The ultimate goal of any bankruptcy case is the discharge of debts. In a Chapter 7 case, the majority of a debtor's debts are discharged after a liquidation of any non-exempt property. In a Chapter 13 and Chapter 11 case, a discharge of the majority of debts is granted after payment of a certain amount of money to creditors over a period of time. After a discharge, the bankruptcy court usually will close the case. Case closure is an administrative process that is unrelated to the discharge.
Automatic Stay and Closure
The most powerful protection of bankruptcy is the automatic stay. The stay goes into effect immediately upon the filing of a bankruptcy and prevents any party from instituting or continuing legal proceedings against the debtor. The automatic stay will expire on the earlier of the discharge or the closure of the case. If for some reason the case is dismissed and closed prior to the discharge, the automatic stay will expire. This means that closure of the case has the effect of terminating the stay and permitting any party to continue any legal proceeding against you.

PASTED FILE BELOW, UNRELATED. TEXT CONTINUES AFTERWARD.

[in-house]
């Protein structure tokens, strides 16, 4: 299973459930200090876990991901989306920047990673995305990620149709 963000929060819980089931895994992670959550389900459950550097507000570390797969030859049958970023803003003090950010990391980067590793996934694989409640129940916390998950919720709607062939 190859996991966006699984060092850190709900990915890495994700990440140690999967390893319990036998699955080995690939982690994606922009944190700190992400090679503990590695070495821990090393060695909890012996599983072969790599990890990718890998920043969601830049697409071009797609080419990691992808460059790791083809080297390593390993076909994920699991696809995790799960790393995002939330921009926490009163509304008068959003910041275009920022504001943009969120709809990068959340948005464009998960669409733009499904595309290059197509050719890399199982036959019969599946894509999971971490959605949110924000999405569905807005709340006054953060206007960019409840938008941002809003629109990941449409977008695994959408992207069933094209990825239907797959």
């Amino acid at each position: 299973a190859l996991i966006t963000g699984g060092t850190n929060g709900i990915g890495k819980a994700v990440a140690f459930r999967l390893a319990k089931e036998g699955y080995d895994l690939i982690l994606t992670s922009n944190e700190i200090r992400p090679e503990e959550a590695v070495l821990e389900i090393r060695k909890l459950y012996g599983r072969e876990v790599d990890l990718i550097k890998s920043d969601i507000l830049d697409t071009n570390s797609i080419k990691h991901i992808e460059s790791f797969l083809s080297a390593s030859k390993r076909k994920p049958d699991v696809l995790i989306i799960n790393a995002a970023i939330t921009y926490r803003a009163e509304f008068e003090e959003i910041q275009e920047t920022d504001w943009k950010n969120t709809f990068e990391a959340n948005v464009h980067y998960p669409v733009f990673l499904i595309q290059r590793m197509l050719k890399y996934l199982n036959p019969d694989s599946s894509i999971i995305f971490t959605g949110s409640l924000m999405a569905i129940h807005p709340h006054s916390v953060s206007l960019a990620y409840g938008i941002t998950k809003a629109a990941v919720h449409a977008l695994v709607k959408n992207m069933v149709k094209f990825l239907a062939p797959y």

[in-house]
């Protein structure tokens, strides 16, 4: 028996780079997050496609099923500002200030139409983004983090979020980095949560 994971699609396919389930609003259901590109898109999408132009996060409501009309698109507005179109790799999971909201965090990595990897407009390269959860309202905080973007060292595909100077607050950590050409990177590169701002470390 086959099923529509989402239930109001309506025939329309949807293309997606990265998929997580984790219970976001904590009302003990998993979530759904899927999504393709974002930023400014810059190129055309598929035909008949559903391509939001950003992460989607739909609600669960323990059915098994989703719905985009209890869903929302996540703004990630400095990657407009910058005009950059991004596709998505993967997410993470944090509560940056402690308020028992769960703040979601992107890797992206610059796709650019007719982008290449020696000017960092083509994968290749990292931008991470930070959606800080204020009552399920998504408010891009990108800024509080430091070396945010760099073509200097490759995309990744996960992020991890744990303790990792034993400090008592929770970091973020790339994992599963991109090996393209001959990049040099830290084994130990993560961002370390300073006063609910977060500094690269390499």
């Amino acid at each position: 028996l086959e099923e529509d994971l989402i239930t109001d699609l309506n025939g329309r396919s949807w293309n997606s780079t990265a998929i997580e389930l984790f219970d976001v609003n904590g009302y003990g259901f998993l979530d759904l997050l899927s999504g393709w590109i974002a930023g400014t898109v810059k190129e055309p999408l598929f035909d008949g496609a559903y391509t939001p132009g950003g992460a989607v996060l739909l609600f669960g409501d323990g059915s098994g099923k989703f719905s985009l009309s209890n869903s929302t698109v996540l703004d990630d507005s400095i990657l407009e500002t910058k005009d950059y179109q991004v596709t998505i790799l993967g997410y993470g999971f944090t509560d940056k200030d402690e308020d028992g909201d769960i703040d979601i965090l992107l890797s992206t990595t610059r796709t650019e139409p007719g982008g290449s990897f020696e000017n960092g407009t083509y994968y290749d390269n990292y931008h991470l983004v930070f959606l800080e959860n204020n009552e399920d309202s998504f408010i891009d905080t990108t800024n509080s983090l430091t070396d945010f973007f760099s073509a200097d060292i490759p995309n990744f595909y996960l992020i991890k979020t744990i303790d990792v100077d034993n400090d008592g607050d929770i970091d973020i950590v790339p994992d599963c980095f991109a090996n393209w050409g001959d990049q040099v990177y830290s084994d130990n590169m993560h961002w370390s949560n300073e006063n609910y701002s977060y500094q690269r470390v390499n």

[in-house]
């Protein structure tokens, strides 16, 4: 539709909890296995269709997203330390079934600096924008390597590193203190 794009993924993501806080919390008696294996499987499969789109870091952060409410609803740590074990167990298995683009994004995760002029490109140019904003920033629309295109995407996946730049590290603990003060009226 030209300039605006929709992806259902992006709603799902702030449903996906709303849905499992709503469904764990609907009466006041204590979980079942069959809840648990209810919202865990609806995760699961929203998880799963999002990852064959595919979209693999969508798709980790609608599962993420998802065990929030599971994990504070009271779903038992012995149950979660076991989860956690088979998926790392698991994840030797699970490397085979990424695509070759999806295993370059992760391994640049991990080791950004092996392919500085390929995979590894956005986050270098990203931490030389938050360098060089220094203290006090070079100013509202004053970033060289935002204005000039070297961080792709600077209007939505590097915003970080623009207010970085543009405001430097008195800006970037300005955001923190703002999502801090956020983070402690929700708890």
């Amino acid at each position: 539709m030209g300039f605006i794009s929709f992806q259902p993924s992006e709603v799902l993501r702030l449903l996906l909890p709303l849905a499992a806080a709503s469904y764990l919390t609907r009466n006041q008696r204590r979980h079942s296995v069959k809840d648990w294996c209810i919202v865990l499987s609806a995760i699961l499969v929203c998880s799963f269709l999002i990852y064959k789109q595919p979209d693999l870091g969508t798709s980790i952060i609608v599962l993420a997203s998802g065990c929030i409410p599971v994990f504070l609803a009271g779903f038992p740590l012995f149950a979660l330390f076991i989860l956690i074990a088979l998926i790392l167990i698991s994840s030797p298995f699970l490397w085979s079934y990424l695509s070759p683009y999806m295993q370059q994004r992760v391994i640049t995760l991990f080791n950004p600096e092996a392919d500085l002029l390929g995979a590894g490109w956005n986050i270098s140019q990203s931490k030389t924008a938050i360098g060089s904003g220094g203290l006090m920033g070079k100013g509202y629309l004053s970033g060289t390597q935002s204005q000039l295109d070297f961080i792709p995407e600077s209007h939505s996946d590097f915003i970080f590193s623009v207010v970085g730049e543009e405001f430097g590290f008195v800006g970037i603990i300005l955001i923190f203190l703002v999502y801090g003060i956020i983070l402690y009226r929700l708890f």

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Discharge Versus Closure
The bankruptcy discharge forever prevents any of your creditors from seeking to recover their debts against you personally. Closure of the case generally follows shortly after the discharge and is an administrative procedure initiated by the clerk of the court. If the case is closed prior to the discharge, such as if the debtor fails to pay filing fees or comply with other requirements, the debtor will not receive a discharge.
Chapter 7 Case Closure
In a Chapter 7 liquidation bankruptcy, the case generally is closed 60 days after the meeting of creditors and a week after the granting of the discharge. If the entire Chapter 7 process goes smoothly and no creditor objects to the discharge, the case will be closed within approximately three months of its initiation. If the trustee seizes non-exempt assets and must spend time distributing the assets to creditors, the case will remain open even after the discharge. The Chapter 7 case will remain open as long as there is any activity in the case.
Chapter 11 and 13 Case Closure
In Chapter 11 and 13 cases, the closure of the case generally does not occur until many years after the initiation of the case. This is due to the nature of Chapter 11 and 13 cases. Chapter 11 and 13 essentially involve reorganization of debts and payments to creditors over time. Chapter 13 bankruptcy can last from three to five years. Chapter 11 bankruptcy can last even longer. Therefore, the bankruptcy case will not close until all of the payments have been made, which is usually not for several years.